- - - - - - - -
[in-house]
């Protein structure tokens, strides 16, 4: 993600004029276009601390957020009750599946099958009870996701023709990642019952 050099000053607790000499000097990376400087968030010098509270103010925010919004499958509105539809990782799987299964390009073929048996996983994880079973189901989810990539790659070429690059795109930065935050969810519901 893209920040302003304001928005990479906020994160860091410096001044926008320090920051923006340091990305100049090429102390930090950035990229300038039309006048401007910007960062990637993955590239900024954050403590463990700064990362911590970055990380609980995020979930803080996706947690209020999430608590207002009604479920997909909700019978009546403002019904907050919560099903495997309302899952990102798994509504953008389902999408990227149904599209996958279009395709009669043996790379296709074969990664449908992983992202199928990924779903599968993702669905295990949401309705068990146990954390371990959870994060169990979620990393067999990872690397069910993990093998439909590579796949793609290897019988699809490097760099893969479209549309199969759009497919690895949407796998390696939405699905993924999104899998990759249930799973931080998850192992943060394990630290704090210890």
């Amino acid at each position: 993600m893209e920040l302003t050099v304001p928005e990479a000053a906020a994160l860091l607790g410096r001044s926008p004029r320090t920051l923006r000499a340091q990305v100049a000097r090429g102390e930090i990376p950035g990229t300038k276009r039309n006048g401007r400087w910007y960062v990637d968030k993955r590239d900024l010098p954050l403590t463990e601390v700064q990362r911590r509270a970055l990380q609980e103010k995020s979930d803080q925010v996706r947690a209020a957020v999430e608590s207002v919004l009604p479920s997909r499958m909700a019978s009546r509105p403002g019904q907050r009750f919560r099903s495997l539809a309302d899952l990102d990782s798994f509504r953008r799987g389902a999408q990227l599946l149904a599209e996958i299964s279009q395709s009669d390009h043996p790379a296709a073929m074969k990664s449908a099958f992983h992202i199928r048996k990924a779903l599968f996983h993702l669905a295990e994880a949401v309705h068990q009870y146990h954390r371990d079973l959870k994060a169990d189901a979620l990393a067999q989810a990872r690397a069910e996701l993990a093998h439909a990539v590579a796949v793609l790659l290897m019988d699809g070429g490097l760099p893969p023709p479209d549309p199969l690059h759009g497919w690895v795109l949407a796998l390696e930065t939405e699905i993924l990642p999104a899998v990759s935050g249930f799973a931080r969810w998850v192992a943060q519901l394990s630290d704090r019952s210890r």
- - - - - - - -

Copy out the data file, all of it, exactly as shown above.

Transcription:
[in-house]
């Protein structure tokens, strides 16, 4: 993600004029276009601390957020009750599946099958009870996701023709990642019952 050099000053607790000499000097990376400087968030010098509270103010925010919004499958509105539809990782799987299964390009073929048996996983994880079973189901989810990539790659070429690059795109930065935050969810519901 893209920040302003304001928005990479906020994160860091410096001044926008320090920051923006340091990305100049090429102390930090950035990229300038039309006048401007910007960062990637993955590239900024954050403590463990700064990362911590970055990380609980995020979930803080996706947690209020999430608590207002009604479920997909909700019978009546403002019904907050919560099903495997309302899952990102798994509504953008389902999408990227149904599209996958279009395709009669043996790379296709074969990664449908992983992202199928990924779903599968993702669905295990949401309705068990146990954390371990959870994060169990979620990393067999990872690397069910993990093998439909590579796949793609290897019988699809490097760099893969479209549309199969759009497919690895949407796998390696939405699905993924999104899998990759249930799973931080998850192992943060394990630290704090210890």
């Amino acid at each position: 993600m893209e920040l302003t050099v304001p928005e990479a000053a906020a994160l860091l607790g410096r001044s926008p004029r320090t920051l923006r000499a340091q990305v100049a000097r090429g102390e930090i990376p950035g990229t300038k276009r039309n006048g401007r400087w910007y960062v990637d968030k993955r590239d900024l010098p954050l403590t463990e601390v700064q990362r911590r509270a970055l990380q609980e103010k995020s979930d803080q925010v996706r947690a209020a957020v999430e608590s207002v919004l009604p479920s997909r499958m909700a019978s009546r509105p403002g019904q907050r009750f919560r099903s495997l539809a309302d899952l990102d990782s798994f509504r953008r799987g389902a999408q990227l599946l149904a599209e996958i299964s279009q395709s009669d390009h043996p790379a296709a073929m074969k990664s449908a099958f992983h992202i199928r048996k990924a779903l599968f996983h993702l669905a295990e994880a949401v309705h068990q009870y146990h954390r371990d079973l959870k994060a169990d189901a979620l990393a067999q989810a990872r690397a069910e996701l993990a093998h439909a990539v590579a796949v793609l790659l290897m019988d699809g070429g490097l760099p893969p023709p479209d549309p199969l690059h759009g497919w690895v795109l949407a796998l390696e930065t939405e699905i993924l990642p999104a899998v990759s935050g249930f799973a931080r969810w998850v192992a943060q519901l394990s630290d704090r019952s210890r």